Interview courtesy of Perry Beeman, Senior Staff Writer, Business Record Daily.
Gage Kent has been on the board of the Cultivation Corridor since its inception, and it makes sense. The corridor — Central Iowa’s answer to North Carolina’s Research Triangle — focuses on the biosciences; Kent is the CEO of one of Iowa’s largest agriculture and biosciences companies, Kent Corp., the parent corporation of Grain Processing Corp. The company has facilities all over the state, including one in Altoona.
In June, Kent, a co-founder of the Cultivation Corridor, will take over as elected chairman of the organization’s board. It’s a position that means collaborating with competitors, but Kent stresses that what is good for the biosciences and agriculture in general will be good for many companies, including his.
He said he is looking forward to completing work on a template that will guide the Cultivation Corridor’s early outreach work around the country and beyond. The message: A company that wants to work in the biosciences should think first of Central Iowa, home not only to Iowa State University and its expertise in bioscience fields, but also the likes of DuPont Pioneer and Kemin Industries Inc., pioneers in their fields.
We asked Kent about the early work to put the Corridor on the map, and about longer-term goals. Why is someone who is based in Muscatine going to head a board that is largely, though not completely, focused on Central Iowa? We are in the ag bioscience business. We are in the biotech business as it relates to agriculture. Iowa State is kind of the epicenter of ag bioscience in Iowa. A lot of resources are right in Central Iowa. The objective is to bring together and coordinate and promote those resources in a collaborative fashion. If it benefits any part of Iowa, it benefits Kent Corp. We have livestock feed manufacturing facilities all across the state of Iowa, including Altoona. How does the board fit into that goal? The board is uniquely designed to try to bring together all the various companies and people that are leading pieces of the ag bioscience area. My hope is that we can increase the collaboration on the board and our extended acquaintances to create some innovative developments. Doesn’t that mean working with people who are your professional rivals? Oh yeah, there are competitors on the board and in the extended community. The platform is here to improve the business climate for all of us. Everybody understands that we are trying to create an innovative setting. Someone said, “When disparate ideas come together, innovation can occur.” Can you point to some early achievements? In its infancy, this organization came together faster and better than many efforts of this type. It’s a testament to the value of the individual assets we are endeavoring to coordinate. ISU is a top-flight ag bioscience institution. If you look down the membership of the board of directors, it’s a long list of first-rate ag companies. How does the Cultivation Corridor differ from research and development centers elsewhere? We have our focus on ag bioscience and biorenewables. Iowa also has a very strong position in advanced manufacturing with John Deere and Bridgestone Firestone and Vermeer. These are all leaders in manufacturing. We’re bringing the science and manufacturing together in a unique combination. What would you like to see in the next five years? I’d like to see the organization begin to collaborate in a greater way to prepare the template to take out to the rest of the globe to use as promotional information to attract companies in the ag and bioscience spaces to be able to come to Iowa. To find this the best place in country to find bioscience and scale it up to commercial scale. We will be increasing our promotional activities. What do you do when you aren’t focused on Kent or the Cultivation Corridor? Work fills a lot of the day. I’m involved in trade associations, and I’m on the board of trustees at Simpson College. I play at golf. I don’t know if I would be considered a golfer. I like family activities, and hunting and fishing. I’ve seen pheasants this year on pieces of land where I haven’t seen them in years.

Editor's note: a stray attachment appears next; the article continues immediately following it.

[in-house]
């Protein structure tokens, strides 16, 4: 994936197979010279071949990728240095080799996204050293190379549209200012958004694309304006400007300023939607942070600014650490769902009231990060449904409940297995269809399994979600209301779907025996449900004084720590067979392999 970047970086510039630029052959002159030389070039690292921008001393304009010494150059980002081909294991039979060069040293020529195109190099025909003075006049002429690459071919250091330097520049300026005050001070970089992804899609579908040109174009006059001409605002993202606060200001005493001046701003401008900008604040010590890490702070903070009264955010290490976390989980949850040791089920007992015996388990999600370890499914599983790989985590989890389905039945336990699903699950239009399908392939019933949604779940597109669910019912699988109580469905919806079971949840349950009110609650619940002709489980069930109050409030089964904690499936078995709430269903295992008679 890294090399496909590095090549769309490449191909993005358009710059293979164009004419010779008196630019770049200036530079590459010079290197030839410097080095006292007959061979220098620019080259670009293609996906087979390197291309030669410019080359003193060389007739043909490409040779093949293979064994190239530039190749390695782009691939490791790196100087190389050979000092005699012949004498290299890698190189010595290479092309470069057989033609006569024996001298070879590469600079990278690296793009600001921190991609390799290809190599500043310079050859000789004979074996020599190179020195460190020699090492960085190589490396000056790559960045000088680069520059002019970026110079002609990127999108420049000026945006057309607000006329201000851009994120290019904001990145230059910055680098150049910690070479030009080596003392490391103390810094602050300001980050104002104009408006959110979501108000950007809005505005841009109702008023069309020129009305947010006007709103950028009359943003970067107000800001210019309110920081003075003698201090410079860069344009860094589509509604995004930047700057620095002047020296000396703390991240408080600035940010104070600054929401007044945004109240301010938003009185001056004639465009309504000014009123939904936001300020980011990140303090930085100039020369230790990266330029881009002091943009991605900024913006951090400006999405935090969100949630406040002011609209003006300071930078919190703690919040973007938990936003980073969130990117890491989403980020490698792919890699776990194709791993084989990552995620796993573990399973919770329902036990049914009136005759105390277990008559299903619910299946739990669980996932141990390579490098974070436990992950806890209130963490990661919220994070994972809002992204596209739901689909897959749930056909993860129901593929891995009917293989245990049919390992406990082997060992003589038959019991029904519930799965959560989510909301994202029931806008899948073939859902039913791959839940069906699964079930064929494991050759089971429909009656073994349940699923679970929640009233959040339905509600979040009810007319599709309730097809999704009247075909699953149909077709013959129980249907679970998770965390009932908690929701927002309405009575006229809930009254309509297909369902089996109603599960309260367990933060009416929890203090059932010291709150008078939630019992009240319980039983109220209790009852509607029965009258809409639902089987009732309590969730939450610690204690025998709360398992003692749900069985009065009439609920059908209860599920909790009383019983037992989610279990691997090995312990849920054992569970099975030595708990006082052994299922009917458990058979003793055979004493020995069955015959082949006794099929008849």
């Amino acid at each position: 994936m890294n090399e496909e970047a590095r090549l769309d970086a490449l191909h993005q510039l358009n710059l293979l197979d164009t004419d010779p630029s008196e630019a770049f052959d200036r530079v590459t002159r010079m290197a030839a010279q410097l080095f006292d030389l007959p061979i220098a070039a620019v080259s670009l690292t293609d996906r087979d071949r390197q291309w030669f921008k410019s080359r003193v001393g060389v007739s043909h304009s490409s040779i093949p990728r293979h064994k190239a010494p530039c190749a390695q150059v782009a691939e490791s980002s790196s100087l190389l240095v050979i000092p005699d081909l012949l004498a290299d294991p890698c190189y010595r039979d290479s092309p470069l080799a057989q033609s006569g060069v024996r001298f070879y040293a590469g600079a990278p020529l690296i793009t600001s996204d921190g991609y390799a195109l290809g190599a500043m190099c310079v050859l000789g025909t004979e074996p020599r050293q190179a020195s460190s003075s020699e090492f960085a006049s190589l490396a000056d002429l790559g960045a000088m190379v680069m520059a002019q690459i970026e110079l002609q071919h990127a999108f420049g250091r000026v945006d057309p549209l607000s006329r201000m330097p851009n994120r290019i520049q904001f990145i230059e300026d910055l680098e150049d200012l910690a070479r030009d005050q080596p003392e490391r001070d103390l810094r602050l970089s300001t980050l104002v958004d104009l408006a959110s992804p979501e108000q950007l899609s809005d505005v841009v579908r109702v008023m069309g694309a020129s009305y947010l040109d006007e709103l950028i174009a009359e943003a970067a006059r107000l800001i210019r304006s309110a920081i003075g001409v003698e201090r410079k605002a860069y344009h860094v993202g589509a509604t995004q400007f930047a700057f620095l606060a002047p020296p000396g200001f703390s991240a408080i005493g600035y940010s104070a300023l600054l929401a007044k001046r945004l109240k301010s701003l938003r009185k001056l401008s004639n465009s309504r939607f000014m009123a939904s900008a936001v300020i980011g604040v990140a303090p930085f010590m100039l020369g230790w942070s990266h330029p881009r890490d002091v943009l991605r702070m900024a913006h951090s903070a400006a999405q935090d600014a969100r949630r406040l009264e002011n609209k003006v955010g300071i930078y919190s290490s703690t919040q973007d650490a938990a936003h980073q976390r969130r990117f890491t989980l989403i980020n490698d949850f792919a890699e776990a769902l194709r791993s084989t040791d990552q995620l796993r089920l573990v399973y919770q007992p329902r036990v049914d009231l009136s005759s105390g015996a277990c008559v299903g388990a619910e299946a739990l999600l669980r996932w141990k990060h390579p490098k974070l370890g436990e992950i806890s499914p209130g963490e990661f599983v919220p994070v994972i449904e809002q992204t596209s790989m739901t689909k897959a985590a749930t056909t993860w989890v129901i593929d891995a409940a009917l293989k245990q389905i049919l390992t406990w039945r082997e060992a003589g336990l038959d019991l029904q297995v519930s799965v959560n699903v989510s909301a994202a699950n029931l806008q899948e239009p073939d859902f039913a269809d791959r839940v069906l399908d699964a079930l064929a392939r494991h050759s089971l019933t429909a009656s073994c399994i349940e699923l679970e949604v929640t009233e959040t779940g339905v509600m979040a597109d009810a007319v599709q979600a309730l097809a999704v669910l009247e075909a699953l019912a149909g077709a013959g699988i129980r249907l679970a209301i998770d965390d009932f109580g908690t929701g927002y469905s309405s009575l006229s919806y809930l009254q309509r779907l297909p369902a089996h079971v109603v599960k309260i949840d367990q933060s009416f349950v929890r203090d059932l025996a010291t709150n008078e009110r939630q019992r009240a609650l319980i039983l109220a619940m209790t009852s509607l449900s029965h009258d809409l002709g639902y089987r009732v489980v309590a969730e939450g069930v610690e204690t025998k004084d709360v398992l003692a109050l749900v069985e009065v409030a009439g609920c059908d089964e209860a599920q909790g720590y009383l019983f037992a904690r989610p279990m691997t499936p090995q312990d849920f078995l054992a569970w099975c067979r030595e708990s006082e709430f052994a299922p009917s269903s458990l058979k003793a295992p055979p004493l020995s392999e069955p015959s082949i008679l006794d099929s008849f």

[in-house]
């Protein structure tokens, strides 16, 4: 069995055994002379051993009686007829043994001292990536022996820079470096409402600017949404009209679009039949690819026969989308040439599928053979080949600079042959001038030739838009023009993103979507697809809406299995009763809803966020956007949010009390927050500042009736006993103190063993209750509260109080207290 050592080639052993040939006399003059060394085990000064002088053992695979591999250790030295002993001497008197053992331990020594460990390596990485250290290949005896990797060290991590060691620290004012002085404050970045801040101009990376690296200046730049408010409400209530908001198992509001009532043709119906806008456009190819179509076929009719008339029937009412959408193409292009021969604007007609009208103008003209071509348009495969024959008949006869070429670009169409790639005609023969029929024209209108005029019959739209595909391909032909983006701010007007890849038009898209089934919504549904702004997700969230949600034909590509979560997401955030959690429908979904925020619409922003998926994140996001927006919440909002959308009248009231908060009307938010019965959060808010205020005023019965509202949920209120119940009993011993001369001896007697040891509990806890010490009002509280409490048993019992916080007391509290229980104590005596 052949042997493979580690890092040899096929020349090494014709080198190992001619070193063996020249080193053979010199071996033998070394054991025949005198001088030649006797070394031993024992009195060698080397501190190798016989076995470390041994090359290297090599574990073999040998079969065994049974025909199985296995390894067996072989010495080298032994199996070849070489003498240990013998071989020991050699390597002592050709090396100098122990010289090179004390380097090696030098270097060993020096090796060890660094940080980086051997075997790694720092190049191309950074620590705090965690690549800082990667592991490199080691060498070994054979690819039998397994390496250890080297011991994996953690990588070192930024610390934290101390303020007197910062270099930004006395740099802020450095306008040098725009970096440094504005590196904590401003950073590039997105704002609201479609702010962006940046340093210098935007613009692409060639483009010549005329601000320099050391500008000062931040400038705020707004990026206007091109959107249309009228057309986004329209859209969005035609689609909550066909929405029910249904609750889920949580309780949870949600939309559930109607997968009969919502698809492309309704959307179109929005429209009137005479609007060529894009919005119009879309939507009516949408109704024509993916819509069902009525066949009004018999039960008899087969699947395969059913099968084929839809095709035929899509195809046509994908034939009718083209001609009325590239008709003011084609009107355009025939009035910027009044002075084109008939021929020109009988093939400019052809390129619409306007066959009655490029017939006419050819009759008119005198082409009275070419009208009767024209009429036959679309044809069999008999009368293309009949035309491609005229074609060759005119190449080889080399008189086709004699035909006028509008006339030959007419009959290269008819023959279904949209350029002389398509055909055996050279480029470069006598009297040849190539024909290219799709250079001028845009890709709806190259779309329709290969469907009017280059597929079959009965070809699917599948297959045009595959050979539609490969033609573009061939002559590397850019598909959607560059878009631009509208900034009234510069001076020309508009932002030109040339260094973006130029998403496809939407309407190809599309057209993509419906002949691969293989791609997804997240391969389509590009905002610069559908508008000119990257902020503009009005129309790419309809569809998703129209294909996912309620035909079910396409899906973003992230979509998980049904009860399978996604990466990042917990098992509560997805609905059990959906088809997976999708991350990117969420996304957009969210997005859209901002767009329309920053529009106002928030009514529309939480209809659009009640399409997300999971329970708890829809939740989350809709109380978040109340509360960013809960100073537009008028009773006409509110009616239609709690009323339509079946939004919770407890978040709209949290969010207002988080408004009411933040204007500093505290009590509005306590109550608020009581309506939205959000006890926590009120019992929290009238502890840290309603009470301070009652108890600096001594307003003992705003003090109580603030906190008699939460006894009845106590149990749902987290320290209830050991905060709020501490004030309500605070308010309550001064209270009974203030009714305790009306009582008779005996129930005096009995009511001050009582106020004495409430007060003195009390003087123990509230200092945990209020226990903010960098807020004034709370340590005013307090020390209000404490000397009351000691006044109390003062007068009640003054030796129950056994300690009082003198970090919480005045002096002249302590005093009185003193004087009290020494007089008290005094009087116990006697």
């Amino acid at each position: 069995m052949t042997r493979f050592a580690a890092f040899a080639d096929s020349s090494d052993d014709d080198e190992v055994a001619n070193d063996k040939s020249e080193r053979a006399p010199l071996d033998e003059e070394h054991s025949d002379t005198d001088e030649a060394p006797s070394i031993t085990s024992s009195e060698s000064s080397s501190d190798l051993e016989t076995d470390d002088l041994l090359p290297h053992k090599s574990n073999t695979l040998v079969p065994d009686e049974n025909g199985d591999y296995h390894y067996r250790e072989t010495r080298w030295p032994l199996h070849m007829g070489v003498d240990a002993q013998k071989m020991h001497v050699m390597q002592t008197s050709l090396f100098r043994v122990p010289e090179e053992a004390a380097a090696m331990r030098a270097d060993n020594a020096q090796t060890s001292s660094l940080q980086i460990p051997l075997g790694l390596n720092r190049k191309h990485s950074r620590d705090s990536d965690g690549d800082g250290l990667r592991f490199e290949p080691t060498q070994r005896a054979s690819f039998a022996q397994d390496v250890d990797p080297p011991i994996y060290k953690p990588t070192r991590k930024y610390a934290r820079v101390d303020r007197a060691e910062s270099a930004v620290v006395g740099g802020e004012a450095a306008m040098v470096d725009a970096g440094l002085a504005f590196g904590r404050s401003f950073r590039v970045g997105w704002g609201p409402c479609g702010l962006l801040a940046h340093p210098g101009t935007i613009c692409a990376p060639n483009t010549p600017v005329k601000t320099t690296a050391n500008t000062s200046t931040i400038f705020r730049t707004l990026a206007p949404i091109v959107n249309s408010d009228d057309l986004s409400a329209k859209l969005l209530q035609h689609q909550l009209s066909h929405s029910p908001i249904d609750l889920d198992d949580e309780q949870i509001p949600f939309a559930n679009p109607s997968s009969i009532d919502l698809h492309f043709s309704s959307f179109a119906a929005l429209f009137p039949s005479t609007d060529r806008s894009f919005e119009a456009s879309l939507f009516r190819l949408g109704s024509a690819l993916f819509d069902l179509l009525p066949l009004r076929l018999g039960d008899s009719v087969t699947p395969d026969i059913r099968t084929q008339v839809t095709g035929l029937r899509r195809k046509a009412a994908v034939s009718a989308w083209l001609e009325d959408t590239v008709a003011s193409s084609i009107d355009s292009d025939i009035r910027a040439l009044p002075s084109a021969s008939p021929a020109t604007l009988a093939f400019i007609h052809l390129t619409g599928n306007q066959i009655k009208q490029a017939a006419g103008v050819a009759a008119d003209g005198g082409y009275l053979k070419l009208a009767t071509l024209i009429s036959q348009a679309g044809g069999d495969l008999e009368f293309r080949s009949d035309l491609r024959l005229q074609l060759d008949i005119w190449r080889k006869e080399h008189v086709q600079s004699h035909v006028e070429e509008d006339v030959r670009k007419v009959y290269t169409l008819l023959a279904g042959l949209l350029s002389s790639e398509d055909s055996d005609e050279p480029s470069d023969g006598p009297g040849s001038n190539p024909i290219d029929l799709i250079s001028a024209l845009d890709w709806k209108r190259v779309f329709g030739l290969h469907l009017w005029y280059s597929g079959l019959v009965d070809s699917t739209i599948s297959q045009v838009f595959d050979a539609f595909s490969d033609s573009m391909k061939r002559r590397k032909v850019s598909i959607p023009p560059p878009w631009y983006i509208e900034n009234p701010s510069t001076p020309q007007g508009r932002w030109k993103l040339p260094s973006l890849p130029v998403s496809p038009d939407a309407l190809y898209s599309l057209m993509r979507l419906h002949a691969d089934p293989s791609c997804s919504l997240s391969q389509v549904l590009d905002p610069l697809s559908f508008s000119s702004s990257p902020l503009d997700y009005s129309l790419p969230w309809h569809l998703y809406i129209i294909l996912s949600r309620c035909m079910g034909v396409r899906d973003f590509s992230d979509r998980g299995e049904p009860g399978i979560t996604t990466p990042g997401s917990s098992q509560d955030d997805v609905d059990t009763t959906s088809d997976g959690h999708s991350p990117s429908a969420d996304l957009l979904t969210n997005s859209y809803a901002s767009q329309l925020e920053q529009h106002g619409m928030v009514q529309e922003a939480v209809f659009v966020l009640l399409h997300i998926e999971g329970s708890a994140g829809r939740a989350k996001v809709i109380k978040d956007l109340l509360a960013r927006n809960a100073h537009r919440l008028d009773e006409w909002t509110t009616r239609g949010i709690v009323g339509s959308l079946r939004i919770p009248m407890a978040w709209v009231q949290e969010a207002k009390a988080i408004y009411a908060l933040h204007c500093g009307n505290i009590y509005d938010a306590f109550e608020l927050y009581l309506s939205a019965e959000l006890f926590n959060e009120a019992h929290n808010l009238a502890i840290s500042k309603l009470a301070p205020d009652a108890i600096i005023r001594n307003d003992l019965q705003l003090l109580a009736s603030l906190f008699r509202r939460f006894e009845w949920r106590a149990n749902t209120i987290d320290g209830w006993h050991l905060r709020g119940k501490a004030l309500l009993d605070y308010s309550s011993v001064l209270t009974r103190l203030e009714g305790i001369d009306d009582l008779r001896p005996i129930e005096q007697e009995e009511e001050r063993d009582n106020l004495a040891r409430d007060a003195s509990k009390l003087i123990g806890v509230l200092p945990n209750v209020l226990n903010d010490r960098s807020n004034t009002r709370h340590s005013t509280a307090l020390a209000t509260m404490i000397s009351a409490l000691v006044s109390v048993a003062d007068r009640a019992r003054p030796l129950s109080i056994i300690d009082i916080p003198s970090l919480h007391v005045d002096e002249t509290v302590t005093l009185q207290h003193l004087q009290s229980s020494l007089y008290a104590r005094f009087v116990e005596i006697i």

To read more about the Cultivation Corridor visit www.cultivationcorridor.org.